I think a lot of potters collect other pots. I have pots that I've made around the house but i don't keep them out for very long, just long enough to test and see, to use and critique...then get rid of them. I think others make way better pots then I do. And plus, when you use a piece of somebody else's you get to know them a little more, especially if you knew them when that particular piece was made. So even now, as I sit in my house, alone, I have many friends near and close to me. Most of them I met while in Utah, California and some from other places... as far as China and Korea. If you were here in my house, I could give you a story for every pot, just like I did earlier in this post. Those are just a drop in the bucket, but the biggest and best drops.

The story, the unseen, the parts about pots that are felt with the heart are what I really love. I'm not only drinking from a teacup that was given to me while in Korea, but I'm drinking from a husband and wife's beautiful smile and welcoming manner when I was so lucky to visit their studio. I'm not only eating from a bowl that Josh DeWeese made, but seeing his bright eyes, bushy mustache or hearing his infectious laugh . Knowing the potter behind the piece is the way I like to collect.

I'm happy and honored to be apart of this living tradition of pottery making. I couldn't imagine any other way of living. So to all of you pottery makers..I salute you.

Wednesday, July 21, 2010

Robin DuPont

This one is for you, Eden. I thought I'd tag along and show some of the good times I've had with your husband. These are some pictures from the trip we took in Korea. Robin is a damn good potter and an even better guy. Not to mention his awesome wife and two sweet kids. "want to see my new sheets?" "bike!" I sure do miss you guys!

Monday, July 19, 2010


Tatsutzo Shimaoka. 1919-2007 (I can hear Neely correcting my pronunciation of this guys name... ) This guy, no matter who is saying his name, is one of my favorites. He was one of the guys I learned about after getting to know Hamada, Leach, the Mingei Movement, and the Unknown Craftsman.

Good strong pots. Rope inlay equals awesome.

I came across this online show of his. Check it out it's really really good!

Monday, July 12, 2010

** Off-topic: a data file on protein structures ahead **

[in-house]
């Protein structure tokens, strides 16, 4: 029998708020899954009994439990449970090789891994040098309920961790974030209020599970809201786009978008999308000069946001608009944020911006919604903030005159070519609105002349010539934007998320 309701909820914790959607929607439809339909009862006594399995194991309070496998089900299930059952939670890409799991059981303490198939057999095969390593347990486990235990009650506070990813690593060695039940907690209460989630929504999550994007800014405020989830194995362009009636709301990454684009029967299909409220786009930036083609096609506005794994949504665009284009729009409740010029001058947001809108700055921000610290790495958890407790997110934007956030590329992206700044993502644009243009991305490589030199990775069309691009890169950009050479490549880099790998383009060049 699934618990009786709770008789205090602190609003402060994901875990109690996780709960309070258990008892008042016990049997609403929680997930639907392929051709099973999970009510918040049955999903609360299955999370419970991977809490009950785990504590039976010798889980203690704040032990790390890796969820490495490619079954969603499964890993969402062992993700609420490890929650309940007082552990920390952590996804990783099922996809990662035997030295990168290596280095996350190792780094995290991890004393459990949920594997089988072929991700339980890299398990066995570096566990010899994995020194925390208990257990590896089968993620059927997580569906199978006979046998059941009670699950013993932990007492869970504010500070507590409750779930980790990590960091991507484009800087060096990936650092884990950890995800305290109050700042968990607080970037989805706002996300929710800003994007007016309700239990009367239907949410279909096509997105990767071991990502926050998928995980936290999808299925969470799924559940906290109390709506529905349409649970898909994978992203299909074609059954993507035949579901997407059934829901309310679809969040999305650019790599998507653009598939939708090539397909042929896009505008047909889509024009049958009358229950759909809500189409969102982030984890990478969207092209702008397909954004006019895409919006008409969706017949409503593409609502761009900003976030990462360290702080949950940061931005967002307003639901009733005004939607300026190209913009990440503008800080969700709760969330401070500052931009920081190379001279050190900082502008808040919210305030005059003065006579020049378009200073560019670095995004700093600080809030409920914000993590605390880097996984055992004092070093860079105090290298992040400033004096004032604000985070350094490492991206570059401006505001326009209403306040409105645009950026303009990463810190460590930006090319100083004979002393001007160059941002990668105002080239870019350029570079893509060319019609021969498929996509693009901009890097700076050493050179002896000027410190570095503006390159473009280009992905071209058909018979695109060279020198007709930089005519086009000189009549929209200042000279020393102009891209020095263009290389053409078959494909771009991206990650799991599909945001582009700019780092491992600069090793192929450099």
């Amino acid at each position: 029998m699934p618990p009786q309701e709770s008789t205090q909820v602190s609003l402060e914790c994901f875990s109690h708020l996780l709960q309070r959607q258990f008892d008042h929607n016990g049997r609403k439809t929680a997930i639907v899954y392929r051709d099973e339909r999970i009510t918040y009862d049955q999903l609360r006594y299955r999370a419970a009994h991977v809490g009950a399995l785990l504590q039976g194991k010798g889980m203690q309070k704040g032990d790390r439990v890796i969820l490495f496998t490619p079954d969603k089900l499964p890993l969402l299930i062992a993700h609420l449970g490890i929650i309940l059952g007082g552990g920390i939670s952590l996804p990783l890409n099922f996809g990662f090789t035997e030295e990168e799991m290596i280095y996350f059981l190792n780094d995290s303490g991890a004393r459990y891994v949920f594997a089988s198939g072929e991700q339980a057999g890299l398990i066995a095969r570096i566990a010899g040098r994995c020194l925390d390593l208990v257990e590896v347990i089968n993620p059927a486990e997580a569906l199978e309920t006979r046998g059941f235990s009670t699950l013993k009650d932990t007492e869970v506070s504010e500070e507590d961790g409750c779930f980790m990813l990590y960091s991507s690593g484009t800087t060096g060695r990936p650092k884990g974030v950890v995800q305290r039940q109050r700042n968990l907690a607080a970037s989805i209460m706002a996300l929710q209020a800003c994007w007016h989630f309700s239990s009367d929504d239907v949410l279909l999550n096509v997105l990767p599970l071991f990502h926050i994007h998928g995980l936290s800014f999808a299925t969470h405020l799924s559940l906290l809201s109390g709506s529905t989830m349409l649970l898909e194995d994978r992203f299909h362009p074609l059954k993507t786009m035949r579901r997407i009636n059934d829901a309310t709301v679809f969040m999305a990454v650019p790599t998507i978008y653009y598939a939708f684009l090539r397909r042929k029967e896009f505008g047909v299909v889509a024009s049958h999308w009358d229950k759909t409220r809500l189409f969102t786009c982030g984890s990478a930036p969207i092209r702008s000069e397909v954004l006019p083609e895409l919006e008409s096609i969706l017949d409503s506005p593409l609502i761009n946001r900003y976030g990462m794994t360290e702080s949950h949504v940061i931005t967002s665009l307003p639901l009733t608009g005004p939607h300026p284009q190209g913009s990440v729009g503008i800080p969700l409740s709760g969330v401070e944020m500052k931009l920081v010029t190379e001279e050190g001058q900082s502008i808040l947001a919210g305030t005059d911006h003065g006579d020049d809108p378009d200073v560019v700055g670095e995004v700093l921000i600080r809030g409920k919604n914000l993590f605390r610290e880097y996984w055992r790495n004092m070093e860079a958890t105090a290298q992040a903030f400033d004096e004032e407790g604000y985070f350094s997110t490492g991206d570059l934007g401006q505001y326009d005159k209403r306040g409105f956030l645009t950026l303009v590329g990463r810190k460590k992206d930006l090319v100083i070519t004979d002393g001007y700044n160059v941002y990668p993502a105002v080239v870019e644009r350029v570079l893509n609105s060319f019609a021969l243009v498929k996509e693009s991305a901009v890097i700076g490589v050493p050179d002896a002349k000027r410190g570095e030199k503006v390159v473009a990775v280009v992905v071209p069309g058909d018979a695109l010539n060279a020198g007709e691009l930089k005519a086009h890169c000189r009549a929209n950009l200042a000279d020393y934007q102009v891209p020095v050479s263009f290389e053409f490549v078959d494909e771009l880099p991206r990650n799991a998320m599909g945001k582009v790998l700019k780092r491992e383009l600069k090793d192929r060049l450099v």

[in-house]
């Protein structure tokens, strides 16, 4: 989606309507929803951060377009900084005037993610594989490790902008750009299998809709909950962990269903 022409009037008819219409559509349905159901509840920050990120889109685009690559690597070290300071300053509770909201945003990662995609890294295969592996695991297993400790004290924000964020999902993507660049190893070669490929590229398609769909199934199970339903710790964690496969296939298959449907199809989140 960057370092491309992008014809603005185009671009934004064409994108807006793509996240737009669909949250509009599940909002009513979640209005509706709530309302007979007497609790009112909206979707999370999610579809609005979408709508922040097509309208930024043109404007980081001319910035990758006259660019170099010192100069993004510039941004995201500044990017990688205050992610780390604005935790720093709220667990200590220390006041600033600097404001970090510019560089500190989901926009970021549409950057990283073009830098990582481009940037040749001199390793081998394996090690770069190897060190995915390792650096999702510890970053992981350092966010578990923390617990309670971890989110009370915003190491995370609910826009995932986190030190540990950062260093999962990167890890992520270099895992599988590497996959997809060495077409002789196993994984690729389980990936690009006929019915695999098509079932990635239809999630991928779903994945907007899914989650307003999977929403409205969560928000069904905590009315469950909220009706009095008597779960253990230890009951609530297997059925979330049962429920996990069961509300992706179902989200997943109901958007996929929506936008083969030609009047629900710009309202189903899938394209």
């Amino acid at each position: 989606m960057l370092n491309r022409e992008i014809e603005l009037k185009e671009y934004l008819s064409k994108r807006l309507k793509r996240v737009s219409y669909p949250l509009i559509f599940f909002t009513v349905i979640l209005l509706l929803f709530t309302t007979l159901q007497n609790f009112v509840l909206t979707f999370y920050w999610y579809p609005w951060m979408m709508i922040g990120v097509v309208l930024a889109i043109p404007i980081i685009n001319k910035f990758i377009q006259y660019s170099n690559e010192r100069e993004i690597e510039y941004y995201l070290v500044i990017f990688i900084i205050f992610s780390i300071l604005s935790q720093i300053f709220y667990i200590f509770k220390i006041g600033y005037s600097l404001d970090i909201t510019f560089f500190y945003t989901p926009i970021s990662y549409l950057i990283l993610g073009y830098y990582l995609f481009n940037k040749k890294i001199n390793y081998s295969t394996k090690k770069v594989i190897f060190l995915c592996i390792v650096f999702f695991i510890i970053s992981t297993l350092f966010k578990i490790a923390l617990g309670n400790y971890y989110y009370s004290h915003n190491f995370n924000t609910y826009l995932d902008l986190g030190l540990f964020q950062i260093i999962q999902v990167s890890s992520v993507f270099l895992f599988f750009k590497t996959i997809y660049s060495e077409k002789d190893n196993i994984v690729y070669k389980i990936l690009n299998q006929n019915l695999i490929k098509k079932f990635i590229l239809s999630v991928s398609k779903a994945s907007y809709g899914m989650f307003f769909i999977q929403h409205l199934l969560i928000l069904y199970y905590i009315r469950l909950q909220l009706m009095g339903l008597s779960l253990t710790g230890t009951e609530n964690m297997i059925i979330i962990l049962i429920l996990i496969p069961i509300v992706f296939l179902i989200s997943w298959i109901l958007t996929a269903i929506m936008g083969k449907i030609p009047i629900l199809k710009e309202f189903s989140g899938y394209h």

Here's a grouping of pots we got out of our last glaze kiln. Sadly we didn't get to live with them for very long (except the pours real good, thanks Neely) because they got a free ride over to Red Lodge, Montana. They'll be for sale there at : in the next week or so under "Emily Free Wilson" on the artist represented page. We unloaded these from our brand spankin new kiln a couple of days ago. Man oh man those new kilns sure are shiny..and fire real nice.

Saturday, July 10, 2010

Good 'ole Dad, Mom and the Free Ceramic Crew

Being apart of a family business has been good so far. It's nothing new to me though..growing up with Dad and Mom who created a number of small businesses that were run right from the living room. The best was the one called "Courtesy Printing". Dad printed everything from the programs at the county Rodeo to coupon books and business cards for the small community in Roseburg, Oregon. Not only were us kids forced to help now and then, and of course resent it completely at the time, looking back now I understand now what good 'ole Dad was going through during that time- basically working his ass off to keep food on the table and clothes on his family's backs while Mom payed the bills and ran the technical sides of things and cooking for the family every day. It's some really tough shit to go through and I respect them immensely for it. If anything my parents are both hard working..and when the shit hits the fan they can just crank- the apple don't fall far from the horse's mouth... (is that how the saying goes? haha)